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Why What You Don't Know About Credit Scores Can Hurt You

Why What You Don't Know About Credit Scores Can Hurt You

Ads hawking for-profit credit score services and some so-called financial gurus on the Internet make credit scores sound simple. They suggest this one number reflects all you need to be concerned about when building good credit. Unfortunately, that overly simplified information can lead to misunderstandings about credit scores that could have a negative impact on your financial wellbeing.

Credit Score or Credit Report?

Some people think a credit score and a credit report are the same. That's not true. A credit report is an in-depth record of your credit history. It includes a wide range of information, including:

  • Who you are (your name, Social Security number, date of birth, and sometimes employment information)
  • Your credit (credit card accounts, mortgages, car loans, school loans, and other loans, how much credit you have taken out, and your payment history)
  • Your public record (information about court judgments against you, tax liens, and bankruptcies)
  • Inquiries (a list of companies and people who recently requested a copy of your credit report)

A credit score, on the other hand, is a number that is supposed to sum up the information in your credit report. The information that goes into figuring a credit score can include:

  • The type and number of credit accounts you have (loans, credit cards, mortgages)
  • If you pay bills on time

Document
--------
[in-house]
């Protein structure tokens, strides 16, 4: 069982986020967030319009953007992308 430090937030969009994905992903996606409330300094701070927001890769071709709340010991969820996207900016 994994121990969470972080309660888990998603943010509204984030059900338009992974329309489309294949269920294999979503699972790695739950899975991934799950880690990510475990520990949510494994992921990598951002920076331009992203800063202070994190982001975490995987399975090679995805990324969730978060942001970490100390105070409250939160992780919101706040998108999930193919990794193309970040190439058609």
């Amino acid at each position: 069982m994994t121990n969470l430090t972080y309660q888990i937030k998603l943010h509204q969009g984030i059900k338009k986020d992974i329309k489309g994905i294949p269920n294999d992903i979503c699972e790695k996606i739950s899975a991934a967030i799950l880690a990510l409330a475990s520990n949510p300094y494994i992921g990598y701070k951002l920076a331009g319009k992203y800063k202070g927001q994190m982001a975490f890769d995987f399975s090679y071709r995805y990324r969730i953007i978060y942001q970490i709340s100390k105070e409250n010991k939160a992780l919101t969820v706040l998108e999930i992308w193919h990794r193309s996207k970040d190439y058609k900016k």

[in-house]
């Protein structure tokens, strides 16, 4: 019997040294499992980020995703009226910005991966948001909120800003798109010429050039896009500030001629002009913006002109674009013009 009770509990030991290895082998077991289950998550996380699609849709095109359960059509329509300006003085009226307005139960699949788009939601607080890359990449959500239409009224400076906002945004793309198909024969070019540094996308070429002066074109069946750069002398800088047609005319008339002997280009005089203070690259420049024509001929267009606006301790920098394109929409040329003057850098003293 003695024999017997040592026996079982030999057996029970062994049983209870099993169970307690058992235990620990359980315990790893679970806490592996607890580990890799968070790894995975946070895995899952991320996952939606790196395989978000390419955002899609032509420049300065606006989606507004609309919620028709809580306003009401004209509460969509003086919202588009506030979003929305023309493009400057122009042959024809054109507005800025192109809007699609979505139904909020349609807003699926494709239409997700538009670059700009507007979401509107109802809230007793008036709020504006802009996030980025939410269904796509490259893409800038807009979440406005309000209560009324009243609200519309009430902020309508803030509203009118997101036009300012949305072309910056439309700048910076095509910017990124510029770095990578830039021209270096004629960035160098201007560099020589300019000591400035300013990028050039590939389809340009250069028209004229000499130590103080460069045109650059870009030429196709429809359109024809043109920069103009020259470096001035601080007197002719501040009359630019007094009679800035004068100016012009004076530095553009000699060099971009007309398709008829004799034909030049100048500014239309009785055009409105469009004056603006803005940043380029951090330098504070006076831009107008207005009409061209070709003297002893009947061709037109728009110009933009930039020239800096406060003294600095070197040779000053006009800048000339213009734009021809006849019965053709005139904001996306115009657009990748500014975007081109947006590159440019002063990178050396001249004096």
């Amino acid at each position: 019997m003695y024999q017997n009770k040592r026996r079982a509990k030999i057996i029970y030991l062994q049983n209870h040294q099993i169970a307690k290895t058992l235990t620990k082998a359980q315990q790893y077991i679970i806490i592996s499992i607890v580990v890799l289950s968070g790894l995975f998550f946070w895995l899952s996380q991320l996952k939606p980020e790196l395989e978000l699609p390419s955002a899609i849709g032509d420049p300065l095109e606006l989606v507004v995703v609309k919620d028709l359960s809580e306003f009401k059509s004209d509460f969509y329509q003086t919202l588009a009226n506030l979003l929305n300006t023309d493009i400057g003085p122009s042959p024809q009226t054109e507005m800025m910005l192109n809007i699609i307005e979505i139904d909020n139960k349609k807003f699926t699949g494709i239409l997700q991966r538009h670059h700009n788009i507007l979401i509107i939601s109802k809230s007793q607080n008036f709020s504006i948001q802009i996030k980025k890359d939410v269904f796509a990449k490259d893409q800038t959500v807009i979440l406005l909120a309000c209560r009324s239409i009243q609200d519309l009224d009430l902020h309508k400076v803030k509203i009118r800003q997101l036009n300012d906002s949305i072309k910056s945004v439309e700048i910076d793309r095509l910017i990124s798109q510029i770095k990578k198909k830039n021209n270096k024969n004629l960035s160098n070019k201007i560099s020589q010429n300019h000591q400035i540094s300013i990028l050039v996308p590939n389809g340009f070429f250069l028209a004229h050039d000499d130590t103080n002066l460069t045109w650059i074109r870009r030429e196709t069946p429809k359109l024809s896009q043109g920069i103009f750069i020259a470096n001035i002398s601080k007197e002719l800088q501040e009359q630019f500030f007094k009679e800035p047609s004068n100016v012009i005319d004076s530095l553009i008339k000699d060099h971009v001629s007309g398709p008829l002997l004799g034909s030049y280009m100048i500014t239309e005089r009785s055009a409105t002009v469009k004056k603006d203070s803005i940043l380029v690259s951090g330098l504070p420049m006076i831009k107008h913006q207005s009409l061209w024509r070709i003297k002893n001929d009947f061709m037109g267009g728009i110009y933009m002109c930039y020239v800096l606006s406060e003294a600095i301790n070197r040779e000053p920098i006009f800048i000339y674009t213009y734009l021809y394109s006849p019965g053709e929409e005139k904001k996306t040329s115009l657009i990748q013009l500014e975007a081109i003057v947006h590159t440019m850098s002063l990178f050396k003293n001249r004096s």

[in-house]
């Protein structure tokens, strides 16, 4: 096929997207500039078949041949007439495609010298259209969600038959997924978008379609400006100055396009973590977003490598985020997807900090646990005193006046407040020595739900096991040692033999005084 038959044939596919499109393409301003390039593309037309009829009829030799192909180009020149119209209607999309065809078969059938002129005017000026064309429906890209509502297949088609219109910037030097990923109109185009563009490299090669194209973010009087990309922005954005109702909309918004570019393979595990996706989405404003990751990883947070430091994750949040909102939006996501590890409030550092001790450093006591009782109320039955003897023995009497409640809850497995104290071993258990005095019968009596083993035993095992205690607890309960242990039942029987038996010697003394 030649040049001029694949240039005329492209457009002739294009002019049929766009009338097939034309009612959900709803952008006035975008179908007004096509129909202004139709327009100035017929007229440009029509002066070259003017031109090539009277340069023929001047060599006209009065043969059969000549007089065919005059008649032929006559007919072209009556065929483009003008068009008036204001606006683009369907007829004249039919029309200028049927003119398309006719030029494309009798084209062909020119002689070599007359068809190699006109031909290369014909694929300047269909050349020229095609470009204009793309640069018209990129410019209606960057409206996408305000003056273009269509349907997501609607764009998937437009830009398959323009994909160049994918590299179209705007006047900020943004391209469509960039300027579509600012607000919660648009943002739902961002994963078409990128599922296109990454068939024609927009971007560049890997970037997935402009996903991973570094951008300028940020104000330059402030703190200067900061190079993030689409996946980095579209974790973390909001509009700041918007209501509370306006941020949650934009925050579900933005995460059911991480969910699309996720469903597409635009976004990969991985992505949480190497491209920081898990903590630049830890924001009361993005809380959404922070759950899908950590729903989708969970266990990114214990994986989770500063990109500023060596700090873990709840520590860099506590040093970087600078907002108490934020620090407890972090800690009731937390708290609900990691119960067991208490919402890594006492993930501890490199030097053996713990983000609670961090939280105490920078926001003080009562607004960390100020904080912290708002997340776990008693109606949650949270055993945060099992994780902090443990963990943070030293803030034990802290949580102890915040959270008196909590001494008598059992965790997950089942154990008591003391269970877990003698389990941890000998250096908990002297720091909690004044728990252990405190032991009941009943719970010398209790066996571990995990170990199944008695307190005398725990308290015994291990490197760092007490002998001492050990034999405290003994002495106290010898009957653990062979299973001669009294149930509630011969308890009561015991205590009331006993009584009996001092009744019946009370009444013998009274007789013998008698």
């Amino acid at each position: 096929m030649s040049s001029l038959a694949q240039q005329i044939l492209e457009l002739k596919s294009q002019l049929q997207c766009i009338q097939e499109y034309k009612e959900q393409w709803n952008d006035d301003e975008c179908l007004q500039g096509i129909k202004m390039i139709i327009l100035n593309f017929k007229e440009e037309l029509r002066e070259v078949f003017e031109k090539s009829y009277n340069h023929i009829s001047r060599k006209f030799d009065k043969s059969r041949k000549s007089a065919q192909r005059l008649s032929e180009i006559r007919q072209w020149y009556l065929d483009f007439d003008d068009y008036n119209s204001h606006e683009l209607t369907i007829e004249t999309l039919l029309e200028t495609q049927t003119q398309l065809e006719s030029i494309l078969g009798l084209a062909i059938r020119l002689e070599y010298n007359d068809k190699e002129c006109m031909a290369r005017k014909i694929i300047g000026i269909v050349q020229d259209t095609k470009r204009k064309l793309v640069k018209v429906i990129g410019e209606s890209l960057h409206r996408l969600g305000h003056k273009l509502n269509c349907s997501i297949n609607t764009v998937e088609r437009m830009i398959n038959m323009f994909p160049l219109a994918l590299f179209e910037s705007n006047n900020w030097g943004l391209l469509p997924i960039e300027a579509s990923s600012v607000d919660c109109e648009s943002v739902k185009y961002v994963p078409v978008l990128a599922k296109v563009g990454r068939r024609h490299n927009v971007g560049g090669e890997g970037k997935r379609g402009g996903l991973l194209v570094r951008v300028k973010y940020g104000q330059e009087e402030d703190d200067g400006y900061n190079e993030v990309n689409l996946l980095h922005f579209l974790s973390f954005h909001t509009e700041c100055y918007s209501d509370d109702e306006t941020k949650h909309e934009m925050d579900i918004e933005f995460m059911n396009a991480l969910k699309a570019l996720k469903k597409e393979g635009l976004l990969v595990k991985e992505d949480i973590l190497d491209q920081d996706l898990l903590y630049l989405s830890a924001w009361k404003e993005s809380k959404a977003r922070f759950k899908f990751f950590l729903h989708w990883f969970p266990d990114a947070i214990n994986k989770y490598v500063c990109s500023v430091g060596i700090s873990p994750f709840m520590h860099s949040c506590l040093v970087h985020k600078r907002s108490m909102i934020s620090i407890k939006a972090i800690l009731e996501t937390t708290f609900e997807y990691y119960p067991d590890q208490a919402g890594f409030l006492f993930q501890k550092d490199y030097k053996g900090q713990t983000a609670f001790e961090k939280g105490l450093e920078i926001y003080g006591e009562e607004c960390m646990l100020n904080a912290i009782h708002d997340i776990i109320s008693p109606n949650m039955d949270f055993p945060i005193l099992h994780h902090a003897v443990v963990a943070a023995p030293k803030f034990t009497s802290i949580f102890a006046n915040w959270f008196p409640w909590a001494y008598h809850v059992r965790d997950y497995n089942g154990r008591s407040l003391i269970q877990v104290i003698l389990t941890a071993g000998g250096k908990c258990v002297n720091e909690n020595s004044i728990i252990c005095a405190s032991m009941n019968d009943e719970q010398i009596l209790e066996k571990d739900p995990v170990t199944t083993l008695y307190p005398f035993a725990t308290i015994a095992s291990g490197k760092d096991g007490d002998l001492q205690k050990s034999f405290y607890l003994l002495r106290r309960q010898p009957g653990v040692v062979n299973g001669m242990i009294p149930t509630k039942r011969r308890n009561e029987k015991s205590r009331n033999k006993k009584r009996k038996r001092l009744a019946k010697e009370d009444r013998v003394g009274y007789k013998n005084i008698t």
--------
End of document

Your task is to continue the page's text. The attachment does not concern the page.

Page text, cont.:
• How much of your available credit you are using right now
  • Whether there are any collection actions against you for unpaid bills
  • How much outstanding debt you have
  • How long you've had your credit accounts

Top misunderstandings about your credit score

  1. Your credit score is a single number. In the U.S., there are three major credit bureaus that collect and maintain credit information: Experian, Equifax, and TransUnion. While the FICO score is the best known credit score, each bureau has several formulas they use to determine credit scores. Insurance companies, mortgage lenders, and banks also develop their own models for credit scores. That means your credit score could vary from situation to situation.
  2. If you make more money, you'll have a higher credit score. Your income is not included when figuring your credit score. The score reflects how well you handle credit regardless of your income.
  3. A low credit score can keep you from being hired. Employers do not look at credit scores. They can look at your credit report to help them gauge if you are reliable and trustworthy, but they your need your permission to do so.
  4. Your credit score is affected by where you live. That information is not part of a credit score calculation, so what part of the country you live in and whether you own or rent does not change your score.
  5. When you check your credit score, it can go down. The number of times you check your own credit score does not have a negative effect on your score. It will cost you some money to check your score, however. The cost is usually about $20 per inquiry.
  6. Credit cards are the best way to build your score. While having a credit card and paying your bill in full and on time does help raise your credit score, having and wisely using different types of credit like mortgages, car loans, or student loans is also factored into your score.